Translational Antigen Discovery Laboratory

Translational Antigen Translational Antigen Discovery laboratory research is on the identification of clinically relevant peptides present by Human Leukocyte Antigen (HLA). These peptide antigens will be targets for the development of precision immunotherapies for cancer, autoimmune diseases, and infection. We are developing mass-spectrometry, immunopeptidomics, proteomics, bioinformatics, multi-omics, and immunology technologies to identify and validate HLA-bound peptide antigens that are present by tumours or antigen-presenting cells. We are collaborating with several clinicians and the pharma industry to translate our findings to the clinic.

Funding sources

We are grateful to receive funding from:

Meet the team

Laboratory Head

Other staff and students

Dongbin Jin photoDr Dongbin Jin - Postdoctoral research fellow

Dongbin completed his Bachelor of Science majoring in Biology and Master of Science majoring in Immunology, before doing his PhD and Postdoctoral research at the Garvan Institute of Medical Research under the supervision of Prof Jonathan Sprent.

At Garvan, Dongbin used preclinical models to develop novel vaccine technologies that can massively expand tumour killing T cells. Dongbin plan to bring these exciting findings into numerous publications and extend them into more clinically relevant settings in Translational Antigen Discovery Laboratory at Monash Medical Centre.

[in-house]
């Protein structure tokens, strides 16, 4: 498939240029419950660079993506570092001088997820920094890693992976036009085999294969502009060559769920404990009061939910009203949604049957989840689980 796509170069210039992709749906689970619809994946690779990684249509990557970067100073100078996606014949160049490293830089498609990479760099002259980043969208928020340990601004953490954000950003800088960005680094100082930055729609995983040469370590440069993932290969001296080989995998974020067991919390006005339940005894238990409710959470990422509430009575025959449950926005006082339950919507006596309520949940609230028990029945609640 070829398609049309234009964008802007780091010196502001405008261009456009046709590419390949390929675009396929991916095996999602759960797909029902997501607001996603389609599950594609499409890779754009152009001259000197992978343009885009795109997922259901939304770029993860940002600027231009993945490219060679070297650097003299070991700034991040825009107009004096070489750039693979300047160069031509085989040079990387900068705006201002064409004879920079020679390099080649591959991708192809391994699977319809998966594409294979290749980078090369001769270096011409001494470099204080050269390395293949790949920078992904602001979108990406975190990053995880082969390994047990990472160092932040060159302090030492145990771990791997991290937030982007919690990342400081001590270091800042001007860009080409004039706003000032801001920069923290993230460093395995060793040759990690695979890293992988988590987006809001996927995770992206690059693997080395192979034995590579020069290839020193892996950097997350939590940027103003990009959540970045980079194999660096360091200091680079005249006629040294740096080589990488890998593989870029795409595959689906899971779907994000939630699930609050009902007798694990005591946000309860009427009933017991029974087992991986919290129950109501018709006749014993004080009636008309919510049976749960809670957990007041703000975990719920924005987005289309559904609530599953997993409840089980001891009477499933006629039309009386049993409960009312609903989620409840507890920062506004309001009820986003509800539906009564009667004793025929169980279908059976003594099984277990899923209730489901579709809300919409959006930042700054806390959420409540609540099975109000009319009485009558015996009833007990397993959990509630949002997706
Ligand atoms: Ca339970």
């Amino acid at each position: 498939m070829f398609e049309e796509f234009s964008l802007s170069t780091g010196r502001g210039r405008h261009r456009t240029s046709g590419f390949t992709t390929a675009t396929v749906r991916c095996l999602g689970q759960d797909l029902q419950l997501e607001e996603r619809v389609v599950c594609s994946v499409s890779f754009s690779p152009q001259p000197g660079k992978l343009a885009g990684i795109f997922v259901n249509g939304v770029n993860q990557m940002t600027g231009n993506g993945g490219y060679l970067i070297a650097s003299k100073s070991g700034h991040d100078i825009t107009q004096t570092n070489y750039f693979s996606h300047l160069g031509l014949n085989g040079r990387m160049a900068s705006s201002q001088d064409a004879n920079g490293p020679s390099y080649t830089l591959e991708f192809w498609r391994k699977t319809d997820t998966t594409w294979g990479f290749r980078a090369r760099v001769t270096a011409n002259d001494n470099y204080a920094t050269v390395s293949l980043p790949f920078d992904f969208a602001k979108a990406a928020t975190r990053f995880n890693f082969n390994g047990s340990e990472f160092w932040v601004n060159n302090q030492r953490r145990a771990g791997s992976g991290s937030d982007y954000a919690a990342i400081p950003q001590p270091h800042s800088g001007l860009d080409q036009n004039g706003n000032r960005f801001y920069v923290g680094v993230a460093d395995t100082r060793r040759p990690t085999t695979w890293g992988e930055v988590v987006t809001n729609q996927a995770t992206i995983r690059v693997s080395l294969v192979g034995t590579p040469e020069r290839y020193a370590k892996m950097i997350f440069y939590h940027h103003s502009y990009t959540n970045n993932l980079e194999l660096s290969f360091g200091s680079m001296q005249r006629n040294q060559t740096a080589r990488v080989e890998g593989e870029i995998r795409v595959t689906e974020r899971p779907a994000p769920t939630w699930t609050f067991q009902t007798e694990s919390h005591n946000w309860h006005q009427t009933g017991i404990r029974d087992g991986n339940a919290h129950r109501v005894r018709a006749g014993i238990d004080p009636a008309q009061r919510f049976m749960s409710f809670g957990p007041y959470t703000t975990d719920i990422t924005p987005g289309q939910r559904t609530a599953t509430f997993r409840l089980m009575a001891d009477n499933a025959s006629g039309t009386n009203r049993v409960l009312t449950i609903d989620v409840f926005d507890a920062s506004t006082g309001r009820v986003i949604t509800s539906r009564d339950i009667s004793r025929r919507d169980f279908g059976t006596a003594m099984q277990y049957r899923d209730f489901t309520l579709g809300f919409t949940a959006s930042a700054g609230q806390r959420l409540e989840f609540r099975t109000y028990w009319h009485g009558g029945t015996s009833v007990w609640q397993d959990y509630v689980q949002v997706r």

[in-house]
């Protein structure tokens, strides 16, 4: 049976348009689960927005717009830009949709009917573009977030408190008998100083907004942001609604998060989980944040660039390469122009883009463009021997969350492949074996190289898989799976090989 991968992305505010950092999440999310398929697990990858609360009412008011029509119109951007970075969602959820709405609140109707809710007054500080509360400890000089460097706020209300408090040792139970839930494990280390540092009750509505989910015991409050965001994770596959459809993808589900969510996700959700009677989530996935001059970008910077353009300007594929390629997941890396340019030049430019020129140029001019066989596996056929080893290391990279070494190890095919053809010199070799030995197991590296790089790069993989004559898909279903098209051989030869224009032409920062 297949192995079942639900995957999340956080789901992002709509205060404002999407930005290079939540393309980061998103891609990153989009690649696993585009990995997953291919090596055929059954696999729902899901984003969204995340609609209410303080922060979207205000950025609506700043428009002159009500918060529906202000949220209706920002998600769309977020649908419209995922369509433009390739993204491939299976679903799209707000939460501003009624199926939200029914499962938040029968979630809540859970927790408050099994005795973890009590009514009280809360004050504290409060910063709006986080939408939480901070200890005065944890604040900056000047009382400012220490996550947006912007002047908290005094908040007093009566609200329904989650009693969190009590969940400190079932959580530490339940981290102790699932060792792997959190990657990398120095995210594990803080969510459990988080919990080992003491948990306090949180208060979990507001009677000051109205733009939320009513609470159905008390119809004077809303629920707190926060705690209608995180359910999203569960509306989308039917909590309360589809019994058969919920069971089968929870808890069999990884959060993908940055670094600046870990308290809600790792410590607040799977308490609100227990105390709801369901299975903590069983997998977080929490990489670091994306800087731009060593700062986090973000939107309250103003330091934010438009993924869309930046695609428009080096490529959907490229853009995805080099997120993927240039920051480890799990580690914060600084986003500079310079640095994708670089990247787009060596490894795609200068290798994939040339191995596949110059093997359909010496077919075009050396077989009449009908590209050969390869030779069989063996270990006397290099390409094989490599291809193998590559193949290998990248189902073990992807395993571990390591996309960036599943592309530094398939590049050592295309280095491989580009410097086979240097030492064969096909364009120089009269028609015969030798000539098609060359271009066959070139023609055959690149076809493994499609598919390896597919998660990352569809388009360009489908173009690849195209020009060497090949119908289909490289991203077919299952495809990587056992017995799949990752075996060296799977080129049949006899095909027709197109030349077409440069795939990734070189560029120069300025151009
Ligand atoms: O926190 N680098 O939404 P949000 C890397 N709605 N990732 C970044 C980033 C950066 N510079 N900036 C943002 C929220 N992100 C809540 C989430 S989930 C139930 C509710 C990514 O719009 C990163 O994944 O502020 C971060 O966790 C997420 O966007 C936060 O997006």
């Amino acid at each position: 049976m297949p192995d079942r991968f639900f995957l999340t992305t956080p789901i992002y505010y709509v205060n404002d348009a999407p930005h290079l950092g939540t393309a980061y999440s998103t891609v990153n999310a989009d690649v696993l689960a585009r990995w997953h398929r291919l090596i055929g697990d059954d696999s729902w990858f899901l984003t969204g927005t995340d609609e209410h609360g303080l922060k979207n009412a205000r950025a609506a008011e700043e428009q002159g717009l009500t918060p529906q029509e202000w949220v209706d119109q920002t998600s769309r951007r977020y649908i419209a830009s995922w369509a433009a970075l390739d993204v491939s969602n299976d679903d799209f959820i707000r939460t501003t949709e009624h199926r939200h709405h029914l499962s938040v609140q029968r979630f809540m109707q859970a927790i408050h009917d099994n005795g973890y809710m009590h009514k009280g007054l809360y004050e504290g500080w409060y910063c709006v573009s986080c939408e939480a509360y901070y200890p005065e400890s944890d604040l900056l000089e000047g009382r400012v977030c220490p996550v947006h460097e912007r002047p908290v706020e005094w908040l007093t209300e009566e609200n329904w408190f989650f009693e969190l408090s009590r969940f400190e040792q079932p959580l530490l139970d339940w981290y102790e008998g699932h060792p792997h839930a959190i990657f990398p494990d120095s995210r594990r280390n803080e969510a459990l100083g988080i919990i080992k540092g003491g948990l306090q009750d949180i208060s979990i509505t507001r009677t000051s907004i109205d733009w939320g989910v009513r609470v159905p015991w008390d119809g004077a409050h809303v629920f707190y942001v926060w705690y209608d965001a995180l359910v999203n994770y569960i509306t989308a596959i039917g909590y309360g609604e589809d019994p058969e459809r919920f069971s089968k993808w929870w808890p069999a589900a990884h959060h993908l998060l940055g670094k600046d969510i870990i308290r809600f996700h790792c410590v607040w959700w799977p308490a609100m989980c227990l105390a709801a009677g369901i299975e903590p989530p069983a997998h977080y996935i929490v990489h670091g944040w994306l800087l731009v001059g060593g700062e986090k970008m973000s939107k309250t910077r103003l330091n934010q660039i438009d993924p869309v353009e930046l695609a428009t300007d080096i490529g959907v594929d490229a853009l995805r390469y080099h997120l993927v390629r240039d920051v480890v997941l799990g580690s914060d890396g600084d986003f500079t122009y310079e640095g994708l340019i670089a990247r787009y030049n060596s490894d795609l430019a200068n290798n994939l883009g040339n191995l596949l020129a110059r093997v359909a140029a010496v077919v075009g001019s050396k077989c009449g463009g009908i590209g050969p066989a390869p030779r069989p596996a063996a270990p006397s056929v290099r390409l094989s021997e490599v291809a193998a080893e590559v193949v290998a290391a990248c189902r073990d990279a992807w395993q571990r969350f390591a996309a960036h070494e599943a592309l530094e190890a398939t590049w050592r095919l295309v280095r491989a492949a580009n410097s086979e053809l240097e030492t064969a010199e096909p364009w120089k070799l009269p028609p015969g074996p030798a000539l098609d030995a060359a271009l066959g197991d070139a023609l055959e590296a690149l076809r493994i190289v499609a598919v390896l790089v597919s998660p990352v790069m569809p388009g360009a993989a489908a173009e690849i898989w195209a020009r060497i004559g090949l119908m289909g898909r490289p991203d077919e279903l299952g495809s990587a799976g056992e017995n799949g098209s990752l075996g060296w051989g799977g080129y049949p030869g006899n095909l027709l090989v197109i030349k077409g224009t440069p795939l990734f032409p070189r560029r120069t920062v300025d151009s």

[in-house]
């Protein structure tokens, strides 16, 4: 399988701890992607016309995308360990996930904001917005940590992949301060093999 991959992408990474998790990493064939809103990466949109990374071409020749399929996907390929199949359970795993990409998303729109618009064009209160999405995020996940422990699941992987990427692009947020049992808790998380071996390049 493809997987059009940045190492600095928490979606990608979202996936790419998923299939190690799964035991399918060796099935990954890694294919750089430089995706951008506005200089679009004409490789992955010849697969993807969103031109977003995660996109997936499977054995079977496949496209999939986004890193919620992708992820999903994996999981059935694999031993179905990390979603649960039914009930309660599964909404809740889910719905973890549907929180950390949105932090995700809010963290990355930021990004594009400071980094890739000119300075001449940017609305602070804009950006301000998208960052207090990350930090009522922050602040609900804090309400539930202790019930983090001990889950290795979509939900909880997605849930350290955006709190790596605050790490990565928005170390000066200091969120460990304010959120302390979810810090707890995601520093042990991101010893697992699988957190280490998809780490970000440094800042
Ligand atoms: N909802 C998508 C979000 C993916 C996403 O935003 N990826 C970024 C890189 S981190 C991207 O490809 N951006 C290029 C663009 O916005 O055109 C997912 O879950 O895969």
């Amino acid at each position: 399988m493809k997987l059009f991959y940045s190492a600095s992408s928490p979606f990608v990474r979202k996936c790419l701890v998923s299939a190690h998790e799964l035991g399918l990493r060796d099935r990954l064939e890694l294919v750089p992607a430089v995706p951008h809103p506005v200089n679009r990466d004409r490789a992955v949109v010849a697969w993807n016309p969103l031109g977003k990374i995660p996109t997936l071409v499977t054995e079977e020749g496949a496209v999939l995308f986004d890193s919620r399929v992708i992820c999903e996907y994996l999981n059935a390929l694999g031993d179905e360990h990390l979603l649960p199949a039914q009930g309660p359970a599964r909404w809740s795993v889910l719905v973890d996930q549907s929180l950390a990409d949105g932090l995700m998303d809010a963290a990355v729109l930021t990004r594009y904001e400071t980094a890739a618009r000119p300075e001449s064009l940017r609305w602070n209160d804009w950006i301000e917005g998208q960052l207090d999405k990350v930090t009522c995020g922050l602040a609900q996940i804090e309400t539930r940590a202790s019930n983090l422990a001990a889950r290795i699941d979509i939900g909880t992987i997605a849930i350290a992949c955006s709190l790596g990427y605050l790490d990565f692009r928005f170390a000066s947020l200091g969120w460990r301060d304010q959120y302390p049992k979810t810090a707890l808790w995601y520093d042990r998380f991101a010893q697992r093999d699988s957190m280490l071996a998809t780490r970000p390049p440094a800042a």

Find out more about Dr Dongbin Jin.

Terry Lim photoDr Terry Lim - Postdoctoral research fellow

Dr Terry Lim graduated with a Bachelor of Biotechnology with first-class Honours (specialising in medical biotechnology) and subsequently completed a PhD at Monash University under the supervision of Professor Anthony Purcell. His PhD work involved cutting-edge proteomics and immunopeptidomics mass spectrometry techniques to understand the immunology of the human leukocyte antigen (HLA)-B27 in the development of the autoimmune disease Ankylosing Spondylitis. Dr Lim’s interests in cancer biology has led to postdoctoral research in Professor Roger Daly’s laboratory. Utilising patient centric tumour samples in the form of organoids and patient-derived xenographs (PDX), his work applied phosphoproteomics techniques as a tool to dissect the molecular changes in pancreatic, brain and breast cancer to identify novel biomarkers and therapeutic targets for personalised cancer treatments.

He is currently the clinical proteomics specialist at the Monash Proteomics and Metabolomics Facility (Clinical Proteomics Node).

Find out more about Dr Terry Lim.

Liesl Bramberger photoLiesl Bramberger - PhD candidate

Liesl is studying a type of childhood brain cancer called Diffuse Intrinsic Pontine Glioma (DIPG). She is interested in looking at ways to use her research to improve current treatment practises for the treatment of DIPG as well ultimately looking for a cure.

Fatemeh Shamekhi photoDr Fatemeh Shamekhi - PhD candidate

Dr Fatemeh Shamekhi received her PhD in Nanobiotechnology in 2018. In 2021, she joined Translational Antigen Discovery-Faridi Laboratory at Monash Medical Centre, to pursue her interest in identifying HLA-bound peptide targets for the development of paediatric brain tumours precision immunotherapies. She is honoured to be known as “Kye Funch” scholar supported by Australian Communities Foundation through the Isabella and Marcus Fund to investigate Diffuse Intrinsic Pontine Glioma which is the most aggressive of all childhood cancers.